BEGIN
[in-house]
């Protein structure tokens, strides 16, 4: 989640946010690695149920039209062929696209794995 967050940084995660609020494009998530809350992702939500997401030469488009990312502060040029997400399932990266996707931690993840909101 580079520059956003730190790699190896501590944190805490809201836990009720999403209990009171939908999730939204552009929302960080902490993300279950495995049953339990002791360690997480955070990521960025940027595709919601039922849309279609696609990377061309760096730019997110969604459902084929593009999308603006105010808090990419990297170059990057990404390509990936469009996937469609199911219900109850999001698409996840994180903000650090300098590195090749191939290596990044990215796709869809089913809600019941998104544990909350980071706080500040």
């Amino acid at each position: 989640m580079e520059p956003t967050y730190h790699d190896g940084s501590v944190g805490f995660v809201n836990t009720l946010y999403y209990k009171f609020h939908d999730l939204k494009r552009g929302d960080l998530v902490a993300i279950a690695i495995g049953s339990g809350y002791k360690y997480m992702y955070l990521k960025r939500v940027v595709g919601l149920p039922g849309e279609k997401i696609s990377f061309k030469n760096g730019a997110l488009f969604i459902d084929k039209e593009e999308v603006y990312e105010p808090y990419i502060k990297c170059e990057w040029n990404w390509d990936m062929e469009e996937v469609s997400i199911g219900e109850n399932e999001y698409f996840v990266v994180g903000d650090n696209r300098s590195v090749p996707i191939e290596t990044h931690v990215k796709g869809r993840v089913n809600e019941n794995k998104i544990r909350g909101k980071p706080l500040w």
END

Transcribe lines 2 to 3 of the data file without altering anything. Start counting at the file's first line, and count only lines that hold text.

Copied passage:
């Protein structure tokens, strides 16, 4: 989640946010690695149920039209062929696209794995 967050940084995660609020494009998530809350992702939500997401030469488009990312502060040029997400399932990266996707931690993840909101 580079520059956003730190790699190896501590944190805490809201836990009720999403209990009171939908999730939204552009929302960080902490993300279950495995049953339990002791360690997480955070990521960025940027595709919601039922849309279609696609990377061309760096730019997110969604459902084929593009999308603006105010808090990419990297170059990057990404390509990936469009996937469609199911219900109850999001698409996840994180903000650090300098590195090749191939290596990044990215796709869809089913809600019941998104544990909350980071706080500040």
């Amino acid at each position: 989640m580079e520059p956003t967050y730190h790699d190896g940084s501590v944190g805490f995660v809201n836990t009720l946010y999403y209990k009171f609020h939908d999730l939204k494009r552009g929302d960080l998530v902490a993300i279950a690695i495995g049953s339990g809350y002791k360690y997480m992702y955070l990521k960025r939500v940027v595709g919601l149920p039922g849309e279609k997401i696609s990377f061309k030469n760096g730019a997110l488009f969604i459902d084929k039209e593009e999308v603006y990312e105010p808090y990419i502060k990297c170059e990057w040029n990404w390509d990936m062929e469009e996937v469609s997400i199911g219900e109850n399932e999001y698409f996840v990266v994180g903000d650090n696209r300098s590195v090749p996707i191939e290596t990044h931690v990215k796709g869809r993840v089913n809600e019941n794995k998104i544990r909350g909101k980071p706080l500040w």